Inside Dentistry
August 2018
Volume 14, Issue 8

A Willingness to Try and Quality Education

When it comes to dental materials, especially restoratives, product loyalty is high among dentists. And why shouldn't it be? When you've found a material that best suits your restorative protocol, repeated use allows you to perfect your technique and provide better outcomes for your patients. Although this mindset is perfectly logical, dentists shouldn't allow it to become a barrier that limits the potential of their treatment when, for certain cases, the use of an alternative material could further improve their results.

The willingness to try out new methods and materials is crucial to our ongoing success as modern dentistry continues to evolve. I was using the same adhesive for 25 years and getting great results when I decided to switch. Why? The manufacturer approached me and explained the benefits of their newer universal. I had already developed trust in their products and research, so I was willing to give it a try. This is an important point. When considering the adoption of a new product or method, it is imperative to begin with the evidence. Be aware of who is paying for the research and question its methodology. Talk with your colleagues who conduct research, and seek out reputable companies-many offer sampling programs to help you get started.

As restorative materials have become more nuanced, the importance of gaining an understanding of chemistry has increased. You don't need to become a chemist, but quality education is essential to understanding how these materials react with each other and the oral environment. Is isolation needed? Should you traditionally cement or is bonding required? Will that bond be exclusively chemical or also micromechanical? How does that affect your preparation?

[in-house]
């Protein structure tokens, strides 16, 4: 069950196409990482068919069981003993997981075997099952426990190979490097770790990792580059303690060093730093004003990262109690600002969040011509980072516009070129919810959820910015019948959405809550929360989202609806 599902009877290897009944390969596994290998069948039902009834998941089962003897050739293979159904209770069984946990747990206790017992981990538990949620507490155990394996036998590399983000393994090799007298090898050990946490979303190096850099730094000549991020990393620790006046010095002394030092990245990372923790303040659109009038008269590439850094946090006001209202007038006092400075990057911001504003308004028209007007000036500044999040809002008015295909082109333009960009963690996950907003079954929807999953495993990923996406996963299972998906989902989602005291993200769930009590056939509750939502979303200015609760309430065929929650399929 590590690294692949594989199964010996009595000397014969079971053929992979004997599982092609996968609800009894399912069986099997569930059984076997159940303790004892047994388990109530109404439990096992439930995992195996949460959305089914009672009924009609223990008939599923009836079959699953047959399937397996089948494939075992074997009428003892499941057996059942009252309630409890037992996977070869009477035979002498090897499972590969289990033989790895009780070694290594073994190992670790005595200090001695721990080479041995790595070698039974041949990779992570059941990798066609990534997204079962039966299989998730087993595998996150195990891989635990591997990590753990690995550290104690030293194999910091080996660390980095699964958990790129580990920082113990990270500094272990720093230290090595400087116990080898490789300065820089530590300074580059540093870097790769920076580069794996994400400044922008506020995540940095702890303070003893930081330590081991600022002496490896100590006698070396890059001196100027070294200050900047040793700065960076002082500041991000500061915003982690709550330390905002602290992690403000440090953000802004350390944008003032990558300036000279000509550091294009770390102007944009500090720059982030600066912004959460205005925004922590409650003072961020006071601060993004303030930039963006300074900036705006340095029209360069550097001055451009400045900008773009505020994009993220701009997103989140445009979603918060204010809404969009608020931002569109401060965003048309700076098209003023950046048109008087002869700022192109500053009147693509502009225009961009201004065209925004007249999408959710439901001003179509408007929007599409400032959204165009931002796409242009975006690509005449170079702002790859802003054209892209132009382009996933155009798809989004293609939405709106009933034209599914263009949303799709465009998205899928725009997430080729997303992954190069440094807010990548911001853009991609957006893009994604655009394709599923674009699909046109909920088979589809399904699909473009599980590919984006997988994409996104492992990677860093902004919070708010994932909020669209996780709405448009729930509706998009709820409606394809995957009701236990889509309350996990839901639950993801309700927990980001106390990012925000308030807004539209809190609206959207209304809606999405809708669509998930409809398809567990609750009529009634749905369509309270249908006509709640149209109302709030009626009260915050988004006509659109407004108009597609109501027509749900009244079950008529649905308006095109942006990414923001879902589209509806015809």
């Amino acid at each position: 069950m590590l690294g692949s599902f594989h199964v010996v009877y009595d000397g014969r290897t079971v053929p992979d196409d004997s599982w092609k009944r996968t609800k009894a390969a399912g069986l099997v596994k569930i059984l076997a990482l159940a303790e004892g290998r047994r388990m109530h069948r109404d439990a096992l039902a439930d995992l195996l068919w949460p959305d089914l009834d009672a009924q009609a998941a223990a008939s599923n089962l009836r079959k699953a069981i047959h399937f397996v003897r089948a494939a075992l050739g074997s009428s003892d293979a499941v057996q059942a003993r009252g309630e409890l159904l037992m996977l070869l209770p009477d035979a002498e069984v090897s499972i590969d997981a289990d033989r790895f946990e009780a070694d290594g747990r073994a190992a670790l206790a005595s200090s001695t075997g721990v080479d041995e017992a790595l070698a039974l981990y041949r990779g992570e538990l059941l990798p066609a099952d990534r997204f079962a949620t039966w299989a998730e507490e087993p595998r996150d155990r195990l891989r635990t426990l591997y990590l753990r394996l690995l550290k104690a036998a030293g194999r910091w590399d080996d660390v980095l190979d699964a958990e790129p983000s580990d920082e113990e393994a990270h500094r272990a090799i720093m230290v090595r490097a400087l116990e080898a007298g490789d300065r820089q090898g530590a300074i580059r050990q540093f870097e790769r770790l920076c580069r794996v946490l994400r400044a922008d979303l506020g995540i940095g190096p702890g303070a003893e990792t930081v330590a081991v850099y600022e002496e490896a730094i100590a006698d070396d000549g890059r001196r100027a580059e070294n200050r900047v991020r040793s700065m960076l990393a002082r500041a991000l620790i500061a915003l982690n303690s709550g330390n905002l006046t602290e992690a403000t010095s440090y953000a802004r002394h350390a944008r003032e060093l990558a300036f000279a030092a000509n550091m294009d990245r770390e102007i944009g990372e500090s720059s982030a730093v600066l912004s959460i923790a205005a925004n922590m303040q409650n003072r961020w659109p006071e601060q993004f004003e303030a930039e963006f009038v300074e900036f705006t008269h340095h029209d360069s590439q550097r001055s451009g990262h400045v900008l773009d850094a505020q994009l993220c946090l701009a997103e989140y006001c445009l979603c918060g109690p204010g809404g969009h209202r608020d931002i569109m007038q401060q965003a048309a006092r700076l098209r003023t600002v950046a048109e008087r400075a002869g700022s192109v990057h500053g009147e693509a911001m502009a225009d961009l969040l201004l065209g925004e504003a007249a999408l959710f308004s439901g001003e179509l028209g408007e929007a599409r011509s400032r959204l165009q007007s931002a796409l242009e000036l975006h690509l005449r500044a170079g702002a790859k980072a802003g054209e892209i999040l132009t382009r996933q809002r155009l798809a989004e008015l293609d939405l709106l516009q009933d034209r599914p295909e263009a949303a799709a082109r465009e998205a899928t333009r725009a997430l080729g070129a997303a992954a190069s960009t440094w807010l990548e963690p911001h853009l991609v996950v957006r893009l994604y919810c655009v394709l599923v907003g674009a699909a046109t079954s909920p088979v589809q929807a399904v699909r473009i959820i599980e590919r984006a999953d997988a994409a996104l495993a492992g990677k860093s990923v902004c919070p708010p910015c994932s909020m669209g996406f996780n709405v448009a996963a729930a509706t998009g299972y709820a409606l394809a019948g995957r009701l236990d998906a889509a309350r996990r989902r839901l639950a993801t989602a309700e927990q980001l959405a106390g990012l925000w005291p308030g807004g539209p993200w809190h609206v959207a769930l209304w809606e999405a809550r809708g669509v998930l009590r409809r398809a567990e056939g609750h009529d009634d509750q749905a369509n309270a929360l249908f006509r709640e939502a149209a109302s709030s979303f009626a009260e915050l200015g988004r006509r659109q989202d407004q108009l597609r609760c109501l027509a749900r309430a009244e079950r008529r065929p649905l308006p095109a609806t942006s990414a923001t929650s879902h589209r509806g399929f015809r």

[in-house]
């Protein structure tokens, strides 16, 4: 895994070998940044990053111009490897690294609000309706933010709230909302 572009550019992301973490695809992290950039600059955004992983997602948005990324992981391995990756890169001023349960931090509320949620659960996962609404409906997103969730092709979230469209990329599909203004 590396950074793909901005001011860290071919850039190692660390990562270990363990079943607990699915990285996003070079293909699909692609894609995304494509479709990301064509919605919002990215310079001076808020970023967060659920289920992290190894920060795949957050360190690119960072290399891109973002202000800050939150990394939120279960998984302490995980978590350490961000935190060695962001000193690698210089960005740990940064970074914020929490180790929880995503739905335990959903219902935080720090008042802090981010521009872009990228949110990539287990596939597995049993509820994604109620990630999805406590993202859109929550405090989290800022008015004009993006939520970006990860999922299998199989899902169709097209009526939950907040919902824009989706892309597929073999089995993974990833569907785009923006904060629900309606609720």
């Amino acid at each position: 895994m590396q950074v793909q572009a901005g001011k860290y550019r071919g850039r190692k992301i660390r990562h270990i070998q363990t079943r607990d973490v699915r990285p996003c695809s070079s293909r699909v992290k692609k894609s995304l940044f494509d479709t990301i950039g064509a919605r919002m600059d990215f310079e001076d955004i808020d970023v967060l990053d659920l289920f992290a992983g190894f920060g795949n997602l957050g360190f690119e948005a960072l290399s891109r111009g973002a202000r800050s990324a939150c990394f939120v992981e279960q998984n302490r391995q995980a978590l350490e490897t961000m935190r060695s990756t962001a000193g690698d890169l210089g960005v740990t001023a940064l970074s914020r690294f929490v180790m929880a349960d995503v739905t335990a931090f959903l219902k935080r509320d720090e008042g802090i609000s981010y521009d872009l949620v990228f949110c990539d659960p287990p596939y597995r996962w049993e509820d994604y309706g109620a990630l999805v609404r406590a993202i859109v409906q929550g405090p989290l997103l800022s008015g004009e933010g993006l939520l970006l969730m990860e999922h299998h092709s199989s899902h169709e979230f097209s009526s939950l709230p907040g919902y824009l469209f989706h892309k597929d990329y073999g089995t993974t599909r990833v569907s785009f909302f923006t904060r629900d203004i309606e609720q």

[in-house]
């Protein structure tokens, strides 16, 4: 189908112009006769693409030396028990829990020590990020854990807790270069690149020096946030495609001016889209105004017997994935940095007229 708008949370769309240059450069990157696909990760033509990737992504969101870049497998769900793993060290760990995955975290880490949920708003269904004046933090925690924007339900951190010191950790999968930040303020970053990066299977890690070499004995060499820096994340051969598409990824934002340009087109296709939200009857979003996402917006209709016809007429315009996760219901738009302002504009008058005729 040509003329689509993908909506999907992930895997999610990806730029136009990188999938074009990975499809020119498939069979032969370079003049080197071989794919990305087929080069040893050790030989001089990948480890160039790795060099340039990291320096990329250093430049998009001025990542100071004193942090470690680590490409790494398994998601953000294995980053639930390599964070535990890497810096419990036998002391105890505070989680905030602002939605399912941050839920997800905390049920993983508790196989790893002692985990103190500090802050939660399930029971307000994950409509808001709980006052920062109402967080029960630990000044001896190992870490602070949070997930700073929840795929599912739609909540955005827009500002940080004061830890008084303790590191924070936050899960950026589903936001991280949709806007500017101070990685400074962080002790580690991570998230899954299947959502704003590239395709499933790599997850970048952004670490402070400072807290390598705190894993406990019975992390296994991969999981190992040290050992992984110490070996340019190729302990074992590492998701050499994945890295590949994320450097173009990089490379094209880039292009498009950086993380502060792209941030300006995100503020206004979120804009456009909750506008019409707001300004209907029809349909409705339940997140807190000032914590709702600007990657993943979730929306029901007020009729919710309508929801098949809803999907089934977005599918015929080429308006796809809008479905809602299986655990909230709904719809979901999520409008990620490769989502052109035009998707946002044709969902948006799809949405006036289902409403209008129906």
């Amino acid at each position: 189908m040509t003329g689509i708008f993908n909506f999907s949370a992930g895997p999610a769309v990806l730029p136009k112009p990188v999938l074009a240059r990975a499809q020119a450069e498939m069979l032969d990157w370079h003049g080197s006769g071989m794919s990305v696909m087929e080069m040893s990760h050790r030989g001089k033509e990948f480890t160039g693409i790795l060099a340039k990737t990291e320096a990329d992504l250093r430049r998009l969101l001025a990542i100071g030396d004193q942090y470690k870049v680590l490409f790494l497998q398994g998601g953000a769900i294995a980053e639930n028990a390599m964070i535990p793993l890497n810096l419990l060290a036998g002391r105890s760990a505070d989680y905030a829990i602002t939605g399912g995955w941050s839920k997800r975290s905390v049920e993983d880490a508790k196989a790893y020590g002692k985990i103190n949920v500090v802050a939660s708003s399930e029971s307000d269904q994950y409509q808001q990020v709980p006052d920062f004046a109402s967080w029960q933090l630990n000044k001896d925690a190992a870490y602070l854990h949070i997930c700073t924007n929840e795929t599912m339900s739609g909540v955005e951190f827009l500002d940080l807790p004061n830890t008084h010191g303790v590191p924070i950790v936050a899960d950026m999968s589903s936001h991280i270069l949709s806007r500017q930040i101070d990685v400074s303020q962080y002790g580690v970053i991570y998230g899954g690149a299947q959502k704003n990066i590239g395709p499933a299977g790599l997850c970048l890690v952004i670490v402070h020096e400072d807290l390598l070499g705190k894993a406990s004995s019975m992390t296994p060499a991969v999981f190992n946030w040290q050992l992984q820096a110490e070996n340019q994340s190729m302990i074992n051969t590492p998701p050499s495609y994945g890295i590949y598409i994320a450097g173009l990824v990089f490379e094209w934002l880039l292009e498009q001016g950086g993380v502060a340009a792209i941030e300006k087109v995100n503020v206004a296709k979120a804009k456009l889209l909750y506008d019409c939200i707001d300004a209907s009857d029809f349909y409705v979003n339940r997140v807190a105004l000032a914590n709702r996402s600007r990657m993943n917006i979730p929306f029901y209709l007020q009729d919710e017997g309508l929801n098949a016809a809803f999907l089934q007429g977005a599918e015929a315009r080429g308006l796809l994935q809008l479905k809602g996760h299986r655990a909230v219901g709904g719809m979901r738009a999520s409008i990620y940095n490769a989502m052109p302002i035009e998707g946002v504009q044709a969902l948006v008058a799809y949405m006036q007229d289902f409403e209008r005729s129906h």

For any case, your choice of materials must be informed by patient selection. Many dentists have expressed that, with the transition from microfills to nanofills, filler technology has reached a point of diminishing returns regarding reduction in particle size. Some of these clinicians may prefer the esthetics achieved by layering a microfill on top of a stronger material, but is that approach appropriate for every patient? Using multiple materials will reduce your profit margin, particularly for insurance-based patients, and many may be satisfied with the results achieved by a universal nanofill composite alone. Thus, your return on investment should be considered, not only when initially adopting a material, but also when considering its use on a case-by-case basis.

Undoubtedly, material selection involves many complex decisions. Our August 2018 Materials Guide looks at the current state of various dental materials and presents panels of expert contributors who offer insights on pertinent questions regarding their use. I'd like to graciously thank Drs. Poss, Bunek, Vargas, Fasbinder, Burgess, and Alex for helping to spearhead this effort as well as the panel contributors for their exceptional participation. They offer a lot of great information. Who knows? Their answers may even help you to arrive at some of your own.

Robert C. Margeas, DDS
Editor-in-Chief, Inside Dentistry
Private Practice, Des Moines, Iowa
Adjunct Professor
Department of Operative Dentistry
University of Iowa, Iowa City, Iowa

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